Do Pugs Shed? (Yes They Do, Here Is Why!)


Dog pugs shed

Pugs are so cute with their large personalities in their little bodies and scrunched-up faces. They’re one of those breeds that so many are sure they want, but one thing they forget to check into is whether or not pugs shed. Therefore, do pugs shed, and if so, how much?

Pugs, like all dogs, have a tendency to shed. They’ll leave bits of themselves on your clothes and furniture. Single and double coats are both possible in pugs. Because they have more hair, double-coated Pugs will shed more than single-coated Pugs. The frequency of your Pug’s shedding depends on the time of year.

In this article, we’ll talk about the Pugs shedding habits as well as what their coat is actually like. This will help you understand more about this breed to figure out whether or not it is the type of dog that’s ideal for you and your family. Let’s get started!

About The Pugs Coat

Pugs can be single-coated or double-coated, as previously stated. They’re also available in a variety of hues. Pugs come in a variety of colors, including black, fawn, apricot, and silver fawn.

White Pugs do occur, however, they have a type of Albinism rather than a true white coat like other breeds. If a breeder is trying to sell you a white pug, you should suspect the dog’s validity unless it’s a real albino puppy.

The most common coat colors for double-coated Pugs are fawn, apricot, or silver fawn. The majority of black pugs have single coats, which means they shed less. If you want a Pug but don’t want a heavy shedder, the Black Pug is your best option.

Keep in mind that black pugs are more uncommon than fawn pugs. Even unusual are apricot and silver pugs. If you’re searching for a show dog, the AKC only accepts black and fawn coats, so keep that in mind.

Why Do Pugs Shed So Much?

Pugs shed a lot of hair. This is because, in comparison to other breeds, they have more hair packed into their tiny frames per square inch of their bodies. As a result, they are more likely to shed.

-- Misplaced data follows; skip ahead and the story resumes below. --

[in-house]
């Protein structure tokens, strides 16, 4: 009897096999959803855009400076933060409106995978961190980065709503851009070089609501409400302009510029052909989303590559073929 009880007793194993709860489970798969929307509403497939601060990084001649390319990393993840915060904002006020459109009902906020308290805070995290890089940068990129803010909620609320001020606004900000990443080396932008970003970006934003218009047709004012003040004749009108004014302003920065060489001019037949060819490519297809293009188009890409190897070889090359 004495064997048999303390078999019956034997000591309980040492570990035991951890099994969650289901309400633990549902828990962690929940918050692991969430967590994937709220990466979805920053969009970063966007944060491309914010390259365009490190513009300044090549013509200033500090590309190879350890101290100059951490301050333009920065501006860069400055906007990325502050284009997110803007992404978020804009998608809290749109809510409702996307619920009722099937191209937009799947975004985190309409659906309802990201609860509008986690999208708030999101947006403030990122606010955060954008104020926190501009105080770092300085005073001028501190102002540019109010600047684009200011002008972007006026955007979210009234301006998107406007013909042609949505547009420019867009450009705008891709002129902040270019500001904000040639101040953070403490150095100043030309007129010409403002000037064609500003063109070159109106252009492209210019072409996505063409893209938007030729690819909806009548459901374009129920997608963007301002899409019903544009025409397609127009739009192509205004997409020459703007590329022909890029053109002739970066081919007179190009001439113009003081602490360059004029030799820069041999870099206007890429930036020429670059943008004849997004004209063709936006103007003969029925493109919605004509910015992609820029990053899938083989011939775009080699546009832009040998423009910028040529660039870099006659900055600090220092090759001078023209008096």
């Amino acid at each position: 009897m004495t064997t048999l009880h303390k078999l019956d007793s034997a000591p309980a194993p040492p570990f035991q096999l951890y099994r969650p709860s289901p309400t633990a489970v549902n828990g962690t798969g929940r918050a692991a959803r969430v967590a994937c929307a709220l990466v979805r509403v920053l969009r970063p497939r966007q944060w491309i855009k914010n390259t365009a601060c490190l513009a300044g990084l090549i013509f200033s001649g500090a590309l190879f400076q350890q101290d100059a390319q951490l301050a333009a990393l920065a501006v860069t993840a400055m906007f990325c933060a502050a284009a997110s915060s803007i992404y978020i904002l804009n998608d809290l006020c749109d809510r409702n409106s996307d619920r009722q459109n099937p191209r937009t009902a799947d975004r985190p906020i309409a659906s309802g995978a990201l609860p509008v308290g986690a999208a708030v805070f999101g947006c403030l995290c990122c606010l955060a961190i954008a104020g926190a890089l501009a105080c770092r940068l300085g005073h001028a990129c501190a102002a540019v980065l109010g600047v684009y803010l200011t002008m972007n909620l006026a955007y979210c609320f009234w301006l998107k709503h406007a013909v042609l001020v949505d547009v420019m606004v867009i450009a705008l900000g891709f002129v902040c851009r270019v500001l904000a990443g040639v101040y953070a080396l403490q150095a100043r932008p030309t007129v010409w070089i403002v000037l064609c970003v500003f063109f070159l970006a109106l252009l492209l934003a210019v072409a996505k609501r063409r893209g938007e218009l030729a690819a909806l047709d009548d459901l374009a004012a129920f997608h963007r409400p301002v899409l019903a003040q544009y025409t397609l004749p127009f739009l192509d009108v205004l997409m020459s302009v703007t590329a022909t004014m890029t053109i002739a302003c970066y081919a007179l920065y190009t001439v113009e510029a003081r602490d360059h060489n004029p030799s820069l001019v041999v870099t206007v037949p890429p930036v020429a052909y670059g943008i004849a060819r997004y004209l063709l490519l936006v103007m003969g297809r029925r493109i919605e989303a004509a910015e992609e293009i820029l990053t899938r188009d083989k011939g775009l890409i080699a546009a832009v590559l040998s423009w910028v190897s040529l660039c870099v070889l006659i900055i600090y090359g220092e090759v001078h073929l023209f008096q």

However, this should not stop you from purchasing one. There are techniques to keep their shedding to a minimum, and they shed in similar proportions to other tiny breeds.

Black Pugs, as previously stated, are more likely to have single coats. As a result, they have less hair on their bodies than double-coated puppies. They will shed less regularly and are less inclined to blow their coats twice a year. If you can’t have fur in your home but know the Pug is the breed for you, consider buying a black Pug if you can afford it.

When Do Pugs Shed?

Pugs do shed all year long. During the two times a year when they “blow their coat,” double-coated Pugs shed much more. When a dog blows its coat, it means that it loses its winter coat in the summer and its summer coat in the winter.

Because dogs require a thicker coat in the winter, the Pug will develop a smaller but dense undercoat in the fall. This causes them to begin shedding during wintertime, as they build up their fur to keep warm.

When spring and summer begin to arrive, your double-coated Pug will be itching to shed all of his winter coat. This means you’ll have to keep up with frequent grooming to reduce the impact their shedding has on your house, clothes, and furniture. Single-coated Pugs won’t have this problem as bad because they shed their coats all year, making weekly grooming easy.

How To Manage Your Pugs Shedding Habits

So you either own a Pug or have your heart set on getting one. How do you deal with it? You may take some precautions ahead of time to reduce the impact of your Pug’s shedding on the rest of your house.

Brushing, bathing, providing a balanced diet, and supplementing as needed are all part of this process. You may also de-shed your Pug, although a thorough brushing will generally suffice. Because pug coats are shorter, deshedding them isn’t essential. Let’s take a look at each option for reducing Pug hair in your house and on your clothing.

Brush Your Pug

In every shedding situation, brushing is the second line of defense (the first being nutrition). During the summer and winter shedding seasons, we recommend brushing the Pug daily.

Brushing a double-coated Pug at least three times per week is suggested during nonshedding seasons. If you have a single-coated Pug, a weekly brushing should suffice to keep excessive amounts of hair off your furniture and out of your house. A regular pin or bristle brush is recommended for grooming a Pug.